I myself was being dragged down by the first five anchors, and have for the most part dropped all of them in the past two years.  I cannot accurately nor abundantly describe to you enough how much better my life has a gotten and how much better I feel overall after having done that.  Those things that I thought were helping me to reduce my stress and enjoy life were actually doing the opposite in an insidious manner.

What got me to notice these anchors was a certain chapter in Napoleon Hill’s book, “Think and Grow Rich”.  Once my eyes were open to these vices, I made it a point to do my best to drop these one at a time.   Since dropping these anchors, in the past two years I have dropped about 40 pounds, exercise daily now for at least 30 minutes before work, daily meditate 5-20 minutes, read on average one book a week, have a noticeable increase in energy and a reduction in what I can describe only as brain fog or those notorious senior moments.

But how?  How did I just stop these habits?  It wasn’t easy and would be lying if I said I did not feel the urge to have a smoke once in awhile, especially when I see others smoking.  Or go out binge drinking with friends from work (which still happens if we have an official company party).  But the main thing is that these vices no longer have a controlling effect in my life.  I basically made a choice that I would be in control, and not let a stick of tobacco tell me what to do.  That and through reading constantly I kept running into excerpts that would list all the horrible side effects of smoking.  The one passage that really got me to quit was that smoking supposedly increases your chances of a stroke by something like 50%! Which scares the crap out of me to think about even as I write this.

There are good sources out there on the interwebs that deal with kicking bad habits and how to prevent relapses. Steve Pavlina’s blog is a great one for starters. Tim Ferris’ blog is another one I return to time and again. Once you release these anchors and feel what life is like without them, you’ll wonder why in the world you ever started in the first place. Quitting habits with friends or coworkers is another good way to make sure you stay on course. Encouraging each other as you struggle will help prevent you from the evil thought of “just this one time won’t hurt” self talk that could put you back into the habit again.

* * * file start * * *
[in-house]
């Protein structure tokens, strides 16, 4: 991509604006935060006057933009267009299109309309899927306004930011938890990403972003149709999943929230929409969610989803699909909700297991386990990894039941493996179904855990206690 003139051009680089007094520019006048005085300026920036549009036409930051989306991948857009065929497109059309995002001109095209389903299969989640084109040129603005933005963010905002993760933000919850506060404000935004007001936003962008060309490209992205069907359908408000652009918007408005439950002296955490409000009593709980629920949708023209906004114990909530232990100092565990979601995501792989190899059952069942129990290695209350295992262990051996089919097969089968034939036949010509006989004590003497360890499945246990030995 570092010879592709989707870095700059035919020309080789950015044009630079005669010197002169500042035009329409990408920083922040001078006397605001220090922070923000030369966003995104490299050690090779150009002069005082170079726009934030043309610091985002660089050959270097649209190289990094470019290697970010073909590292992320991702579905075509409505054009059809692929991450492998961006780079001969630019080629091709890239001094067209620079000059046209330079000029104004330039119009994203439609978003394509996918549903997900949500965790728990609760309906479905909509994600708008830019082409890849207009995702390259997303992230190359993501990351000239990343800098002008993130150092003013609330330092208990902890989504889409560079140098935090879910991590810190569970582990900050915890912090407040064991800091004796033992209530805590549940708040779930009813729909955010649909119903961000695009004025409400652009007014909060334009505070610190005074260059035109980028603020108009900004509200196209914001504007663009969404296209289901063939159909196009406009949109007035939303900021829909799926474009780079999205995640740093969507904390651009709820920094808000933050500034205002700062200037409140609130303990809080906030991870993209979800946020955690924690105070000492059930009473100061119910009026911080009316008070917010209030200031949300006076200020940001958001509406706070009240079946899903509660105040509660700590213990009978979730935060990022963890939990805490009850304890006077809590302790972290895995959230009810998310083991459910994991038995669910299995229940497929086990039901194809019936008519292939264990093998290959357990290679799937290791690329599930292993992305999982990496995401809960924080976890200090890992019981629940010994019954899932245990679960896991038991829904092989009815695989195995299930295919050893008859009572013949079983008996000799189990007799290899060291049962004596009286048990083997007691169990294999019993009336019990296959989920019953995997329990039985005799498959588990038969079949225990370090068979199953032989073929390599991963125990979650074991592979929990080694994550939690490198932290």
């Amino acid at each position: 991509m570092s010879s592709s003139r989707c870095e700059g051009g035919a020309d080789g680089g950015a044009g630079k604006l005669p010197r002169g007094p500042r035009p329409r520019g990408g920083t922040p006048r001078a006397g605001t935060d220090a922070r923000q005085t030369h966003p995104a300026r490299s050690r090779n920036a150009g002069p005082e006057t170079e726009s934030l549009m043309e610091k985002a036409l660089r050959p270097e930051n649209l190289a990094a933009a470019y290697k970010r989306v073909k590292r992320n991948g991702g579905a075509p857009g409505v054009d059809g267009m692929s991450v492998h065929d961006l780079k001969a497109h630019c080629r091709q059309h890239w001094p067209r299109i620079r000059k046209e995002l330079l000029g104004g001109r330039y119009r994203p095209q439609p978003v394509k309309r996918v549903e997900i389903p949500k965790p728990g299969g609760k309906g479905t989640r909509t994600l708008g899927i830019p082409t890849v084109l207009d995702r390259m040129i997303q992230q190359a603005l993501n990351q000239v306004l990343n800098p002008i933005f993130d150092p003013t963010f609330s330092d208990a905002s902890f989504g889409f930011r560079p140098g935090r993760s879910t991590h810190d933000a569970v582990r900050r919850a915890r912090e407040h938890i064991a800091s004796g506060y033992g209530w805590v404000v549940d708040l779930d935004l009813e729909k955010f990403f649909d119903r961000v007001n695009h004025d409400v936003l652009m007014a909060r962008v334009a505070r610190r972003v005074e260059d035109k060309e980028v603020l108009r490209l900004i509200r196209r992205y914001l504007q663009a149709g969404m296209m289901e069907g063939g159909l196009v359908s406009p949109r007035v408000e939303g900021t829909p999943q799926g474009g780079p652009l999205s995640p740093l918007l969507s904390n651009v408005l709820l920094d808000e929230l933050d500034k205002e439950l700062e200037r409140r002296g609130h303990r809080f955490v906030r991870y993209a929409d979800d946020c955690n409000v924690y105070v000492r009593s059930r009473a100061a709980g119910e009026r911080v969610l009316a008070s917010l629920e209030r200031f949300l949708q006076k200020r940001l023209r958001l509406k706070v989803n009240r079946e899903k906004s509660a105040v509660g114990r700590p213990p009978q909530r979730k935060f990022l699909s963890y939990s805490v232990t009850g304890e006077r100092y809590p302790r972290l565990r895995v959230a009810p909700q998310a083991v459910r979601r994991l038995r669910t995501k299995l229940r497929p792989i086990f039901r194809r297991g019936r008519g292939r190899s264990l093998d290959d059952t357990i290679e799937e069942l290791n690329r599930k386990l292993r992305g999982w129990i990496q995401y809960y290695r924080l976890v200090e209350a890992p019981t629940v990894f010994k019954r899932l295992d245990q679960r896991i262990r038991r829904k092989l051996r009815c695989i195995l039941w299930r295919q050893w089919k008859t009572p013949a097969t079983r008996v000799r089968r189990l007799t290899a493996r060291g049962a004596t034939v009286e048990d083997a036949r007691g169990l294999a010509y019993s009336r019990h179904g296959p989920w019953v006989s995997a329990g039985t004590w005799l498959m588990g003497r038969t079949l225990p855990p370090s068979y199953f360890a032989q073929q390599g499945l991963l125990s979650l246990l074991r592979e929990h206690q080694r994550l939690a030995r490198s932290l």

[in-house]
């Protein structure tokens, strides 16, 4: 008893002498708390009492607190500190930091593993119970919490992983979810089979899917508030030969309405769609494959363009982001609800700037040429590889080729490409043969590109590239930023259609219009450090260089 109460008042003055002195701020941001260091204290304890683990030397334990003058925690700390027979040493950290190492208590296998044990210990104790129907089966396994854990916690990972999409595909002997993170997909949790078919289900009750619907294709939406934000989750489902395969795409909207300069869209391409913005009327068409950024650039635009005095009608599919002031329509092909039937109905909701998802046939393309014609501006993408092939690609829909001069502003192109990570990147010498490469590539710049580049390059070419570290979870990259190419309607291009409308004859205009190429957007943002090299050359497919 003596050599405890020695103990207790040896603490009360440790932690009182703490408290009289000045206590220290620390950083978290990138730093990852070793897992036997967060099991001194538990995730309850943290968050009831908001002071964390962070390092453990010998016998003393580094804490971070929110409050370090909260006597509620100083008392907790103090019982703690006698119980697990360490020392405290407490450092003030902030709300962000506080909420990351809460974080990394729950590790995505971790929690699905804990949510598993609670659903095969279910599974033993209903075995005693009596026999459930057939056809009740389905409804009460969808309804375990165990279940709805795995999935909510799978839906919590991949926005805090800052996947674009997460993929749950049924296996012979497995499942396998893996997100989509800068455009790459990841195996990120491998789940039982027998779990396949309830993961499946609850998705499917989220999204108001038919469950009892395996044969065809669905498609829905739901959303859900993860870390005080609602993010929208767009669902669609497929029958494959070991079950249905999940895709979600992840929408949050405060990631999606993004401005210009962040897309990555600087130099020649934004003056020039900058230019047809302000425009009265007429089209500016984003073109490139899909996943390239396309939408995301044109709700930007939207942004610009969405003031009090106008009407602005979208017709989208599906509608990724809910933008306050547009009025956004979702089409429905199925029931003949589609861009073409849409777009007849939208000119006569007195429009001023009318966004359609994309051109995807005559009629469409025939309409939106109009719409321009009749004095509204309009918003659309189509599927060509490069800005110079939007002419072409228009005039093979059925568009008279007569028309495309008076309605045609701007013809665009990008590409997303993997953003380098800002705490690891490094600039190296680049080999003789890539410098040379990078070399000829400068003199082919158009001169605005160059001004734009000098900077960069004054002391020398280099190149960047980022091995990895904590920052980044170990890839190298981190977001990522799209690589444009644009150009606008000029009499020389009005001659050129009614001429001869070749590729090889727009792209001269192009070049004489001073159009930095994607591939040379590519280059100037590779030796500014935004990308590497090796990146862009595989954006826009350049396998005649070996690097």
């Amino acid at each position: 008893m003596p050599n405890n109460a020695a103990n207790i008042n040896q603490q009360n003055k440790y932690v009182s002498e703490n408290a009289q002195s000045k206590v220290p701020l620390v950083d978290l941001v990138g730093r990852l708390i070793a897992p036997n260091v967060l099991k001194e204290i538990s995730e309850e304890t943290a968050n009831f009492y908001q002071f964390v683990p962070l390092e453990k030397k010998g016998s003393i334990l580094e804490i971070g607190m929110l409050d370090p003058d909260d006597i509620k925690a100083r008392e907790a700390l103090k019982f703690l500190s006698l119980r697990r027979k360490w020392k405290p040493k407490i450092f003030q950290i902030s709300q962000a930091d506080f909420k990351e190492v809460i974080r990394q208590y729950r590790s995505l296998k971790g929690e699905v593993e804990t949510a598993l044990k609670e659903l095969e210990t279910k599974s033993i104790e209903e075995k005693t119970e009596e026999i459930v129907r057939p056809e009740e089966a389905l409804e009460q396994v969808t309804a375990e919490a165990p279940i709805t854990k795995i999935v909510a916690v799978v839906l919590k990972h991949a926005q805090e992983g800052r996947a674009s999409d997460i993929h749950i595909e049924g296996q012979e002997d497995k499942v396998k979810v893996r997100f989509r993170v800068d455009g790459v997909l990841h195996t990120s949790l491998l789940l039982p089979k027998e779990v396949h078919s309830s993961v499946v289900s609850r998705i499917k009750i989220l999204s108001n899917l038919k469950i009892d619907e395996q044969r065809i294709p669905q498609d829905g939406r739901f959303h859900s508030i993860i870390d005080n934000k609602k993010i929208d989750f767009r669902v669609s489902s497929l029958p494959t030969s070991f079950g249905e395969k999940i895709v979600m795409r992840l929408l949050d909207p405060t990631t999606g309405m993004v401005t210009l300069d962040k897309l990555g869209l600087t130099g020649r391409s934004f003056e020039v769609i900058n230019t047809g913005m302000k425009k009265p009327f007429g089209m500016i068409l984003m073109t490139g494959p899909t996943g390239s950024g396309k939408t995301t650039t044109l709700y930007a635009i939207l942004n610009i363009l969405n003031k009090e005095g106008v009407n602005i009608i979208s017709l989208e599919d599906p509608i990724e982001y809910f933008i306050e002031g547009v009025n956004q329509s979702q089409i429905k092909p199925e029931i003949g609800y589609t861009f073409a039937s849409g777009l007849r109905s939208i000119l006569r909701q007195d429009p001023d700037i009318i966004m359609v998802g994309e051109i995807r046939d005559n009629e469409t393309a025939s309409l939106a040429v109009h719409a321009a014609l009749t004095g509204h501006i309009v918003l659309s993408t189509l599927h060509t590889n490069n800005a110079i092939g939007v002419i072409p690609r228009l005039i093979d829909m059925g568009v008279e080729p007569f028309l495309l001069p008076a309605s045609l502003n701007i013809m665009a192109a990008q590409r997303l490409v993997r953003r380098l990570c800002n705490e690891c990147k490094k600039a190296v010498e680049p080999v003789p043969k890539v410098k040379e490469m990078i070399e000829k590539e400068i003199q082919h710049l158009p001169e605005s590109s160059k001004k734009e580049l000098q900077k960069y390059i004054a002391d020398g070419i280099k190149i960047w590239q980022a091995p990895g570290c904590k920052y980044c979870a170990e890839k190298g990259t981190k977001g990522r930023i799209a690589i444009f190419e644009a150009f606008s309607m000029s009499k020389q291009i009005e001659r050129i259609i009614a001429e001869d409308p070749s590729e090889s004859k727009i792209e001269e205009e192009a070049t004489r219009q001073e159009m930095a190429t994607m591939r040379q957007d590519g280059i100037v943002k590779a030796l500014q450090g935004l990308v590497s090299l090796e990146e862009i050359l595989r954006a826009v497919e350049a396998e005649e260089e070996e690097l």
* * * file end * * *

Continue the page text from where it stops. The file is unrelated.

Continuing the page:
Another good practice that helps in dropping anchors is through mindfulness meditation. Not only is it a great stress reducer, but mindfulness meditation can help in identifying areas in your life that need tending to. Marriage related, work related, or just simply slowing down to notice life. I recommend Tara Brach’s website and guided meditation podcast as a good starter. I was not aware of how difficult it could be to quiet the firehose of thoughts that run through our minds daily.

So if you have anchors dragging you down, consider letting them go one by one. See if you notice a change for the better. See if you can run a little faster so to speak in your daily life. One thing is certain, others will notice a change in you. If you have difficulty in quitting some of these habits, don’t get too discouraged. Just try and try again. You will eventually get there. It takes patience and perseverance. Good luck and let me know how it goes.

Failure as a blessing

First off, I wish I had read a blog post like this or been taught in my childhood that one should treat failure as a blessing.  I am not sure where I would be right now if I had received that “gold nugget” of information, but can guess that it would put me on a higher rung of the ladder with life in general.   Who knows?  But to those of you who have stumbled upon this,  I hope this post crumbles some personal barriers that have been put in front of you, either by yourself or others.

I had been taught either directly or indirectly that failure was ALWAYS a negative occurrence and that one should avoid such occurrences in life as much as possible.   In the Air Force, it was preached that “failure was not an option” and in operational missions I fully understand that, but off the “battlefield” I think the opposite should be taught.  Or at the very least, that failure can be looked at in a better light.

The fear of failure is a very powerful force and can cause one to procrastinate or never attempt to move towards their goal.  If there are self esteem issues involved or if pride is on the line, the fear of looking like a failure in front of your coworkers or friends can seriously deter even the most ambitious folks from accomplishing their goals in their career or in their personal life.  The purpose of this post is simply to tell you, the reader, that failure is a necessity, and to reach your major goals you will most definitely experience setbacks and delays.  If you can change your mindset about the term “failure” then you can reach your goals faster and attain more in the long run.